Even though he has plans to go to law school, Mac finds a job on Craigslist as a computer graphics designer to upgrade the website, “The Other World,” which was created by Iris (Virginia Newcomb).  Ironically, “The Other World” is Iris’s real world, and she rarely leaves her apartment.  At the beginning, Iris and Mac haven’t met in person, and only communicate online (their text was was brilliantly displayed in the background of the set).  When Mac goes to Iris’s apartment to get the money that is owed him and meets her in person for the first time, the young couple fall in love (having gotten to know each other through cyberspace).   While Mac has Asperger’s which causes him to see life in more literal terms, Iris is locked in a world of fantasy spawned by autism.  For instance she refers to her apartment in Queens as her “Crystal Palace” and wears a princess costume.  Mac is her only hope to get her feet on the ground, and he is more than willing to oblige.

According to LaZebnik, “The story is centered around love and finding a place to belong.  Based on my own experiences of family members on the autism spectrum, I wanted to explore the issues confronting young adults with autism.  I am so pleased to be able to bring more awareness to the Los Angeles community.” (The Help Group Newsletter, Spring 2013).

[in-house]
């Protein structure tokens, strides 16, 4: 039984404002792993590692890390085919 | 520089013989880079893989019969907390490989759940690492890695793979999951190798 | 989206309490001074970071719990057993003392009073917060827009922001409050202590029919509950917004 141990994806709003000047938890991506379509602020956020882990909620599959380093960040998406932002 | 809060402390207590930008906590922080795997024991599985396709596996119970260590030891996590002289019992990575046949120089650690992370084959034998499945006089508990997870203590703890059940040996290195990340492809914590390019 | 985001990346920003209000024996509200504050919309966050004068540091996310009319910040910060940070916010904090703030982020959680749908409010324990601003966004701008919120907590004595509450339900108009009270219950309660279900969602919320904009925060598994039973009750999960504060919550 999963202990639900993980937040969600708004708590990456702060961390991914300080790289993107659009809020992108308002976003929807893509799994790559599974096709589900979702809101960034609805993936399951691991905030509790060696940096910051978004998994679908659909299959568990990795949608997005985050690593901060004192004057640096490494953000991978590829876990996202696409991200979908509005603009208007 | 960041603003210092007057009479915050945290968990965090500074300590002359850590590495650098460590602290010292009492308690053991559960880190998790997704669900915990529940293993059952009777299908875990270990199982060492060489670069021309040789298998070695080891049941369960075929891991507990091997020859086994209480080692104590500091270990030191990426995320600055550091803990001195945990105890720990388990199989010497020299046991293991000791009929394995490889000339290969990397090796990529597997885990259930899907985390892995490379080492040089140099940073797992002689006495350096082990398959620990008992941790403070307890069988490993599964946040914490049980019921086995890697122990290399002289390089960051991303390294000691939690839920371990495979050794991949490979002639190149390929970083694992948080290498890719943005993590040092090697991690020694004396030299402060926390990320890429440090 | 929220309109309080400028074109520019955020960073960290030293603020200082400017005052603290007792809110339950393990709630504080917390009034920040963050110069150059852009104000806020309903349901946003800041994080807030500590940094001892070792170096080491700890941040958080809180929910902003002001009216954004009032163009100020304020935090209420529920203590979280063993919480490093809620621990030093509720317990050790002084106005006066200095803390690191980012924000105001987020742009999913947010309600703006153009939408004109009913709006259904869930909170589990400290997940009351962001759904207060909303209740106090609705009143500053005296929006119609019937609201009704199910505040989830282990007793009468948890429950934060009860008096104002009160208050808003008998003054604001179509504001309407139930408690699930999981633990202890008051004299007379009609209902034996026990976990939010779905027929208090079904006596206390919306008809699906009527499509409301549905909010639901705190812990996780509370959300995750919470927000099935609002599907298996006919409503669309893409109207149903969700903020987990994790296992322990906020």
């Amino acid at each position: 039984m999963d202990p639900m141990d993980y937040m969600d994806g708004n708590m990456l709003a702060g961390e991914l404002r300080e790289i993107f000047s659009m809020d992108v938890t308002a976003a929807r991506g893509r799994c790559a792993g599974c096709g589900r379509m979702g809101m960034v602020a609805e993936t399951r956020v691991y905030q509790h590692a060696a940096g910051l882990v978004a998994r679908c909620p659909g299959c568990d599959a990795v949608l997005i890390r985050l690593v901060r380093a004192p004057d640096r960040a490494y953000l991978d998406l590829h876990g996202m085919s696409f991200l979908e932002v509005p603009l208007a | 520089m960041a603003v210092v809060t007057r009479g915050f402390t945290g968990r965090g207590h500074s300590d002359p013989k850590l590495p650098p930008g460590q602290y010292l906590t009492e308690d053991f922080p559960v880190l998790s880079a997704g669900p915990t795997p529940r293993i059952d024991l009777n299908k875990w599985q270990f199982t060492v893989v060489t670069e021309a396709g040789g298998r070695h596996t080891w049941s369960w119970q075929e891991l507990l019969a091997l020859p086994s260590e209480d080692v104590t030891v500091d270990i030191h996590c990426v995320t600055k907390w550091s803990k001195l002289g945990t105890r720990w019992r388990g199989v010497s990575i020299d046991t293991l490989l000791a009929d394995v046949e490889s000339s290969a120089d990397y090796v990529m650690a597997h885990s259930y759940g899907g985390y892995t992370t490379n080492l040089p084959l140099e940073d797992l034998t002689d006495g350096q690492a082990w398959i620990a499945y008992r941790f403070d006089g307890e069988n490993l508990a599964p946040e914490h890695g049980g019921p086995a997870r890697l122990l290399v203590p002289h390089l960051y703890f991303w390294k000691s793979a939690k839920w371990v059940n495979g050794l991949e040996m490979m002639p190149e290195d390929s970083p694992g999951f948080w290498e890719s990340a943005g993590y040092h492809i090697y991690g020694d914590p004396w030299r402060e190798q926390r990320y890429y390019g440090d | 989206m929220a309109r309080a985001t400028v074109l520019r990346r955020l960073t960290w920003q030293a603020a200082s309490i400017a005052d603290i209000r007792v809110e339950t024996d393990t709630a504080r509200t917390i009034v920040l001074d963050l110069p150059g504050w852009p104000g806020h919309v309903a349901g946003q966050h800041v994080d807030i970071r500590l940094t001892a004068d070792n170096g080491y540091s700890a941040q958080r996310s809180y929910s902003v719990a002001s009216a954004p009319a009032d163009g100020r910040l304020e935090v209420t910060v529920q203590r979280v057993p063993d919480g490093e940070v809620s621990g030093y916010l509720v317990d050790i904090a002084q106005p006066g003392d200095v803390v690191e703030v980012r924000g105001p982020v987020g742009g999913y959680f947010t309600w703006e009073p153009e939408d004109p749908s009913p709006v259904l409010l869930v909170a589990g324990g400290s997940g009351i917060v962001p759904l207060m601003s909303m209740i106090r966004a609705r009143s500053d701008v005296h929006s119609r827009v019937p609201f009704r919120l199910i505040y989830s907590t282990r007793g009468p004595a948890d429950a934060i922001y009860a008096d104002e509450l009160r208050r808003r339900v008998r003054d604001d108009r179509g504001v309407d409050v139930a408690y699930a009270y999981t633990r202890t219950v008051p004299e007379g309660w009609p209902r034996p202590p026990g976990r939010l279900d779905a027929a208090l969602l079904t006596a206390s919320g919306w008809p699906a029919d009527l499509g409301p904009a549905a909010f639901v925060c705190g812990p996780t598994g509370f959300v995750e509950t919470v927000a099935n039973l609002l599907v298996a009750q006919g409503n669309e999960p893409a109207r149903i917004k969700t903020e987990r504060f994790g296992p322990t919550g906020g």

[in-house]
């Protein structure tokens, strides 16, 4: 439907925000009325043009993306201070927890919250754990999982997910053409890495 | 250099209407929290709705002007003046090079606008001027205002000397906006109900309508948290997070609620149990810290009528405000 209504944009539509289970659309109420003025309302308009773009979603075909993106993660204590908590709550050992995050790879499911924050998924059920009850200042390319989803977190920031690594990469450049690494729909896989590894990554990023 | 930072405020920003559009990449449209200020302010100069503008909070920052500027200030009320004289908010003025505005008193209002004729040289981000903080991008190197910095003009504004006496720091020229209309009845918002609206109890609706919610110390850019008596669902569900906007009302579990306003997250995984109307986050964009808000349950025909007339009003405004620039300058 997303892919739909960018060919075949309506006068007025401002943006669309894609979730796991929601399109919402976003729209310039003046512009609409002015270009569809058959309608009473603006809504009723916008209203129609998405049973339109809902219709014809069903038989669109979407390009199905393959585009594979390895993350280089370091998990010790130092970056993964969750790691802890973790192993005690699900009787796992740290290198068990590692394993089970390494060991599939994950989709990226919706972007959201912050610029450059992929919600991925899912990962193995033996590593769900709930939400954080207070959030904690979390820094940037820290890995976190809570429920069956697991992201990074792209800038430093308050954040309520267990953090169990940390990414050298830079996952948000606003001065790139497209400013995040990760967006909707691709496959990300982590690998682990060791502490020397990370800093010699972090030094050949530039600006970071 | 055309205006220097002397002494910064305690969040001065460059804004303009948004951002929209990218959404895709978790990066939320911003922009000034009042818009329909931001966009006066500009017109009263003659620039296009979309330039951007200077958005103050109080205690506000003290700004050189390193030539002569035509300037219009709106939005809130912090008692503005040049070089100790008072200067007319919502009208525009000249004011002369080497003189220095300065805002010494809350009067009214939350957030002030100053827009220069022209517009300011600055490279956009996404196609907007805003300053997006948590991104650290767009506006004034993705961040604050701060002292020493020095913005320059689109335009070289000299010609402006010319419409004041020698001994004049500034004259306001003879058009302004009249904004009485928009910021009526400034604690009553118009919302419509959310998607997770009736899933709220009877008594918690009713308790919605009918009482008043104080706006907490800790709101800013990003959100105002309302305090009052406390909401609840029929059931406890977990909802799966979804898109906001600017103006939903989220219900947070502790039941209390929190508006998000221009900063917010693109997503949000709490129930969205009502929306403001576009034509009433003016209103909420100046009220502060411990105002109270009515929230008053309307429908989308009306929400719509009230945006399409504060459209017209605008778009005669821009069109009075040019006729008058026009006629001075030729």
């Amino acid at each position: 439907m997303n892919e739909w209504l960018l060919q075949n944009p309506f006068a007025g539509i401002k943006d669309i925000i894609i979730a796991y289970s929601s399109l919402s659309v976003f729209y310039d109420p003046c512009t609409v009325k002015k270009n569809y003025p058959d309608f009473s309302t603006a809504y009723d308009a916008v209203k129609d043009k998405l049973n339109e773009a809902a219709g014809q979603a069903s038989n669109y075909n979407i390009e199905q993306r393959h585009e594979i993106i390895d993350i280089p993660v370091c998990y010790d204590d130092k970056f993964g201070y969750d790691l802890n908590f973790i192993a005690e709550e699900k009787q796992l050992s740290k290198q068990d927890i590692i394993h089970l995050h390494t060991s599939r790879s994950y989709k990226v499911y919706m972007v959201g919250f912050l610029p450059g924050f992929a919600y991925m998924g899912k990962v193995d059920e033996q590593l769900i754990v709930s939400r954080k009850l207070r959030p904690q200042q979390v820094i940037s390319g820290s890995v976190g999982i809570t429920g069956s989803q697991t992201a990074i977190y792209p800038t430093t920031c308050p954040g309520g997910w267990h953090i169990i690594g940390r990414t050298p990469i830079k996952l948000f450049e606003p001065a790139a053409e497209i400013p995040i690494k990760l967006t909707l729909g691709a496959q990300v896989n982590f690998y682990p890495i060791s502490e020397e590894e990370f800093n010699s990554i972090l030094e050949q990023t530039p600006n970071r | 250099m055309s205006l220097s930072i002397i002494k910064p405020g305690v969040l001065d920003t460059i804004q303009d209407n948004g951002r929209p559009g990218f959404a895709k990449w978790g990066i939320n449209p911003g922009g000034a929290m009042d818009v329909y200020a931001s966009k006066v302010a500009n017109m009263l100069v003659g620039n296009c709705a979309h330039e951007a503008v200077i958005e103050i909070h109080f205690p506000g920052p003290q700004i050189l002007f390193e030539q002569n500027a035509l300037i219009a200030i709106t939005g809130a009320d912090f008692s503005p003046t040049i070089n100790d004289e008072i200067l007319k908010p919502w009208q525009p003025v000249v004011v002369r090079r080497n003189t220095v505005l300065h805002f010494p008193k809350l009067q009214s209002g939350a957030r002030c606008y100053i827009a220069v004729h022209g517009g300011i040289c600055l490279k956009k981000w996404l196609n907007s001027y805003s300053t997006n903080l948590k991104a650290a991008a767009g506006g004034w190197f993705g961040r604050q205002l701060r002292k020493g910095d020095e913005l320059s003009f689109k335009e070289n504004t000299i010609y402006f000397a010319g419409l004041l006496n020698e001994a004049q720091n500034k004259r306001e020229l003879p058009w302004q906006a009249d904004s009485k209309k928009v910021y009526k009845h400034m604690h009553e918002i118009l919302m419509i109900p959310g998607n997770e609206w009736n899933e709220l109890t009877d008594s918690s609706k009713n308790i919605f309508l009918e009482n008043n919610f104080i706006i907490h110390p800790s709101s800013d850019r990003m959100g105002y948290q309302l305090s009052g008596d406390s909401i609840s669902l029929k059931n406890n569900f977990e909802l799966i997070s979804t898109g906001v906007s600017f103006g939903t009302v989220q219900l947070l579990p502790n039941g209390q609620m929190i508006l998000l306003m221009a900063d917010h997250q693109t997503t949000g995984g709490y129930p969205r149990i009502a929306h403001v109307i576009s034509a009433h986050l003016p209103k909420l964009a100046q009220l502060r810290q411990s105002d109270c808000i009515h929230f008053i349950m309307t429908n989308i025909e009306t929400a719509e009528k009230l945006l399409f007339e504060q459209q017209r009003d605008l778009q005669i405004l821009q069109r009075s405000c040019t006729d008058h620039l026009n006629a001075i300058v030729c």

Winner of a 2012 Steinberg/American Theatre Critics Association New Play Award citation and a 2011 Edgerton Foundation New American Play award, “On the Spectrum” shines a powerful light on the obstacles and the successes of people with autism.

OTS5_crop
Jeanie Hackett
      & Dan Shaked
   photo: Ed Krieger

The acting is flawless and realistic; the story is heartfelt; the dialogue is perfect and the scene design is incomparable.   You cannot miss this charming theatrical experience.  Get your tickets now at the Fountain Theatre before it ends April 28, 2013.  You’ll regret it if you miss it.

The Fountain Theatre is located at 5060 Fountain Avenue in Hollywood, California.  Performances are Thursdays, Fridays and Saturdays at 8:00 pm and Sundays at 2:00 pm through April 28th.  For reservations and information, call 323-663-1525 or visit the theatre’s website at www.FountainTheatre.com. (Not Recommended for Young Children).


Debra Clark is anchor of the upcoming Autism World News

Autism at the Movies: Fly Away